CH3      CH3
               |          |
1CH3 – 2CH – 3CH – 4CH2 – 5CH3
         2,3-Dimethylpentane

                          CH3
                           |         
5CH3 – 4CH2 – 3C – 2CH – 1CH3
                           |        |    
                          CH3     CH3
         2,3,3-Trimethylpentane

Rule 4. Alphabetical Arrangement of Prefixes
If there are different alkyl substituents present in the compound, their names are written in the alphabetical order. However, the numerical prefixes such as di, tri, etc., are not considered for the alphabetical order. For example,
Naming different alkyl substituents at the equivalent positions. If two different alkyl groups are located at the equivalent positions, then numbering of the chain is done in such a way that the alkyl group which comes first in alphabetic order gets the lower position. For example, if ethyl and methyl groups are present at equivalent positions, then carbon bearing ethyl group should get the lower number as illustrated in the following example:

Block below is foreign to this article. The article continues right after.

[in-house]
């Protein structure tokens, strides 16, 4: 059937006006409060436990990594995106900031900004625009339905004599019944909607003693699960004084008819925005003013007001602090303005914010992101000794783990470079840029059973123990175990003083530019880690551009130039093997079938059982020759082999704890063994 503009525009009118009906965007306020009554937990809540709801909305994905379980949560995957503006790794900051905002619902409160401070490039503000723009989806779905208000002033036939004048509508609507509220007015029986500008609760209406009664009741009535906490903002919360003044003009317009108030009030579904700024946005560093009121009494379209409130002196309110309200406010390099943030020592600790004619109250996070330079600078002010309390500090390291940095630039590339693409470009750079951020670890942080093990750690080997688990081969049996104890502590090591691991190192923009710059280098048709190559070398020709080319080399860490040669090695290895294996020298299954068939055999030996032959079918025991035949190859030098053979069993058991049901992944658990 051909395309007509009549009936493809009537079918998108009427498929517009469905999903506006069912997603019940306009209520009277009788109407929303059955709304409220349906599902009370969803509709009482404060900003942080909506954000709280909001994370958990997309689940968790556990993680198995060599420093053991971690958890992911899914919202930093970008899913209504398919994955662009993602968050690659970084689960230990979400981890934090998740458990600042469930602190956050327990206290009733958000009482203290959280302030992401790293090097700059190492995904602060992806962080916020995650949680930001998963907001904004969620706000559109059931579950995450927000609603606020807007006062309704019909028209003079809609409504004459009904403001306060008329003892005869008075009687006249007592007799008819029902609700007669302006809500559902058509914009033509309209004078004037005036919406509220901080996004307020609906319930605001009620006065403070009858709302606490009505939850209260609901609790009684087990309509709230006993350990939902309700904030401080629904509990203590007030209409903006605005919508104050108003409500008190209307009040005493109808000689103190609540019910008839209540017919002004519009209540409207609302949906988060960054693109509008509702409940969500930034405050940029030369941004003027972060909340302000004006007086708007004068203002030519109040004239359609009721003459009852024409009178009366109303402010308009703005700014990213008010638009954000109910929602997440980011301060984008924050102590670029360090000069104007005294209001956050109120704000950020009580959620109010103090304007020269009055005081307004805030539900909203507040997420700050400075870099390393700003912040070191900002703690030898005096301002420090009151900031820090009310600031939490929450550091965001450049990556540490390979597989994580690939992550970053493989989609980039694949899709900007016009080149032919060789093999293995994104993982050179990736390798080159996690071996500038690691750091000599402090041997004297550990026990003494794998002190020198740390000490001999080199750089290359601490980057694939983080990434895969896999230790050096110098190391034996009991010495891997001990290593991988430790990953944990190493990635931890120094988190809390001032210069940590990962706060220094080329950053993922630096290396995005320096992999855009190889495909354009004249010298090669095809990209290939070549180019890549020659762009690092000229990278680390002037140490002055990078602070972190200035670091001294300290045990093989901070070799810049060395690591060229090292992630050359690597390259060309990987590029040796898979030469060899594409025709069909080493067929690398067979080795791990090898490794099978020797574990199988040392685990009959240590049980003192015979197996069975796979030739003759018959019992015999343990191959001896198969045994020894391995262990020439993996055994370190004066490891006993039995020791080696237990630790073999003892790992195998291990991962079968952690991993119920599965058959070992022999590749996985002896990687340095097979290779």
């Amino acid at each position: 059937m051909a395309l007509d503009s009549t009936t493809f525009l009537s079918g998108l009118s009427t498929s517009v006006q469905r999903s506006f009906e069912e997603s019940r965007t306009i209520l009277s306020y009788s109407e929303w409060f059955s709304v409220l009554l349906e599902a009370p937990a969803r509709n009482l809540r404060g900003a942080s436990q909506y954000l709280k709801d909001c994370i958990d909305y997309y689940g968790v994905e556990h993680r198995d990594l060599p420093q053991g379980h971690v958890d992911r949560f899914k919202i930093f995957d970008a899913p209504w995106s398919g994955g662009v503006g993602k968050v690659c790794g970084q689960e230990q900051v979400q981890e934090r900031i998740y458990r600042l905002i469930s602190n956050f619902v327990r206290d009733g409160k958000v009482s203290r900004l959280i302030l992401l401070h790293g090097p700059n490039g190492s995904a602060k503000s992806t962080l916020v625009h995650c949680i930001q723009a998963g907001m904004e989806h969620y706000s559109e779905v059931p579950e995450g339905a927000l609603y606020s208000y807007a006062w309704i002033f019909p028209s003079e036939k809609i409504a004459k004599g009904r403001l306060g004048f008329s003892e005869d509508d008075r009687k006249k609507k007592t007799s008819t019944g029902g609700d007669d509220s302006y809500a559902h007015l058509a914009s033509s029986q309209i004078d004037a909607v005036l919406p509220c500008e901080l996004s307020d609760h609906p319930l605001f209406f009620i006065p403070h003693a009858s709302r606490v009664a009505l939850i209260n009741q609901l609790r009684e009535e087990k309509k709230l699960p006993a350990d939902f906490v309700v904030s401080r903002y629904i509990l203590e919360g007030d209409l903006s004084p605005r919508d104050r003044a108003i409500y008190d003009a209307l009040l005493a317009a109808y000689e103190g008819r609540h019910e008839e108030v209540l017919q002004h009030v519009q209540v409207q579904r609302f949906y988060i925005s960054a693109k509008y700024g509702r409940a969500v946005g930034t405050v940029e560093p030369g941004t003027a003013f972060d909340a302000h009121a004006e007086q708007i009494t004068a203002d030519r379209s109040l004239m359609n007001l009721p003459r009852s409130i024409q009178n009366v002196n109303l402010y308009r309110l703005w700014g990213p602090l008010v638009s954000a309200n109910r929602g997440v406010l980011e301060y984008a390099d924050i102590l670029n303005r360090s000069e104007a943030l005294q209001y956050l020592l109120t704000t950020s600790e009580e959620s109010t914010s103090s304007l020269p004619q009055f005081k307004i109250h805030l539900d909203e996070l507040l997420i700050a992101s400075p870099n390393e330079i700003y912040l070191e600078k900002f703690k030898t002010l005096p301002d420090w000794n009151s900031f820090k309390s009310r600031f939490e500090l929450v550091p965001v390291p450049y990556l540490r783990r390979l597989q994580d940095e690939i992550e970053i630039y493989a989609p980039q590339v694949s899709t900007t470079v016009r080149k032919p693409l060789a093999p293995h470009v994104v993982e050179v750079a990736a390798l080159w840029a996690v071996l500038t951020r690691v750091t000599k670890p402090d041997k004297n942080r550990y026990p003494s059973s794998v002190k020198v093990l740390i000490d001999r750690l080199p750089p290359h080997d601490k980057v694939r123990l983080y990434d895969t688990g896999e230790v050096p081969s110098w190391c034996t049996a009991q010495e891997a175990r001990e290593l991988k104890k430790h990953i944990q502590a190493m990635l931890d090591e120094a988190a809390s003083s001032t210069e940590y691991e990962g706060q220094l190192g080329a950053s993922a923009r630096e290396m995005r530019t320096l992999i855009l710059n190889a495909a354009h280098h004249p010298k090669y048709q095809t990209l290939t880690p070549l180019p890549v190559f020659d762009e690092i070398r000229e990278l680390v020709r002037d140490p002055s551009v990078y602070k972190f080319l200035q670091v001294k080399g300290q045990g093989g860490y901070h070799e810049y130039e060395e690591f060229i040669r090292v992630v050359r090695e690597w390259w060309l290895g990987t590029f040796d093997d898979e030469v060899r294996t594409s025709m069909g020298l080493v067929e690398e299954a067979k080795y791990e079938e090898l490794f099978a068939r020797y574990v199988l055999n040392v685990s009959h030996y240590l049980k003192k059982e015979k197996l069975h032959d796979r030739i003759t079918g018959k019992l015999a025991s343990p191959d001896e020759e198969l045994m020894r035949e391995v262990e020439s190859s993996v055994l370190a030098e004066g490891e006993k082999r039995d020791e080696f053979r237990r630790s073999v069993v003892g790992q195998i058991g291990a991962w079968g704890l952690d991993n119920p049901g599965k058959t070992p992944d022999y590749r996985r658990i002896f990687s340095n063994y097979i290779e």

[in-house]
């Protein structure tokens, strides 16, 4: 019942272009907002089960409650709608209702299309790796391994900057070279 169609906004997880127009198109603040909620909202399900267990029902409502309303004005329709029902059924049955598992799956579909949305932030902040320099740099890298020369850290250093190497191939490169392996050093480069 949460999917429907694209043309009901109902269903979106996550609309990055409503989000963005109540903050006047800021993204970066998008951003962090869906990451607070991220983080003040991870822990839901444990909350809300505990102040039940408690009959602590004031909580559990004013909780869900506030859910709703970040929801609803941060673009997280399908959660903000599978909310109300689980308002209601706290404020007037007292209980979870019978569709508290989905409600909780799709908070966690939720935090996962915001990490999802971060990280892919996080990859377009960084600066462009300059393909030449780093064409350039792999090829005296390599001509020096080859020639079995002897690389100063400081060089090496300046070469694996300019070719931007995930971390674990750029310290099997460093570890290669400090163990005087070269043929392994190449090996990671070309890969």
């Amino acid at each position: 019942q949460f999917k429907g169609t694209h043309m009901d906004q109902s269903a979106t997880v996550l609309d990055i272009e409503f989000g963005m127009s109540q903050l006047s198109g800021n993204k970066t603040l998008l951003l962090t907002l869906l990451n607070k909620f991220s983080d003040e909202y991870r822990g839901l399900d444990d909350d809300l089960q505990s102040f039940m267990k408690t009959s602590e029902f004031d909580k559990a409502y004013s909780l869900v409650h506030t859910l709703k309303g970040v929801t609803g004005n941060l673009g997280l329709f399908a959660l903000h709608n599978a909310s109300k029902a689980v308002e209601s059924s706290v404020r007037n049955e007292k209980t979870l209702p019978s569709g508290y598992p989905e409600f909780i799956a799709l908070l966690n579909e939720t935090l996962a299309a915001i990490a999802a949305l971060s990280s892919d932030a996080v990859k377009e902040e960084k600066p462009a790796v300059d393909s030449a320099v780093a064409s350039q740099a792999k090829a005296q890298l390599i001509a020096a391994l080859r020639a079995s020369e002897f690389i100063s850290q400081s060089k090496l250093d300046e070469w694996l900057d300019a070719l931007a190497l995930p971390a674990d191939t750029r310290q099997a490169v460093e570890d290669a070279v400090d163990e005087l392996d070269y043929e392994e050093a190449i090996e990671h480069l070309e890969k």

C2H5     CH3
                            |          |
1CH3 – 2CH2 – 3CH – 4CH – 5CH2 – 6CH3
         3-Ethyl-4-methylhexane

In the light of the above rules, let us write the IUPAC names of some aliphatic hydrocarbons.

                          C2H5
                           |         
6CH3 – 5CH2 – 4C – 3CH2 – 2CH – 1CH3
                           |                    |    
                          CH3                        CH3
         4-Ethyl-2,4-dimethylhexane

             CH3
              |         
1CH3 – 2C – 3CH3
               |    
              CH3
2,2-Dimethylpropane

CH3 – 3CH – 4CH3
            |         
CH3 – C – CH2
            2      1
2,3-Dimethylbut-1-ene

NOMENCLATURE OF COMPOUNDS CONTAINING FUNCTIONAL GROUPS
In case some functional group (other than C = C
C = C) is present in molecule, it is indicated by adding secondary suffix after the primary suffix. The terminal ‘e’ of the primary suffix is generally removed before adding secondary suffix. The terminal ‘e’ of the primary suffix is removed if it is followed by a suffix beginning with ‘a’, ‘i’, ‘o’, ‘u’ or ‘y’.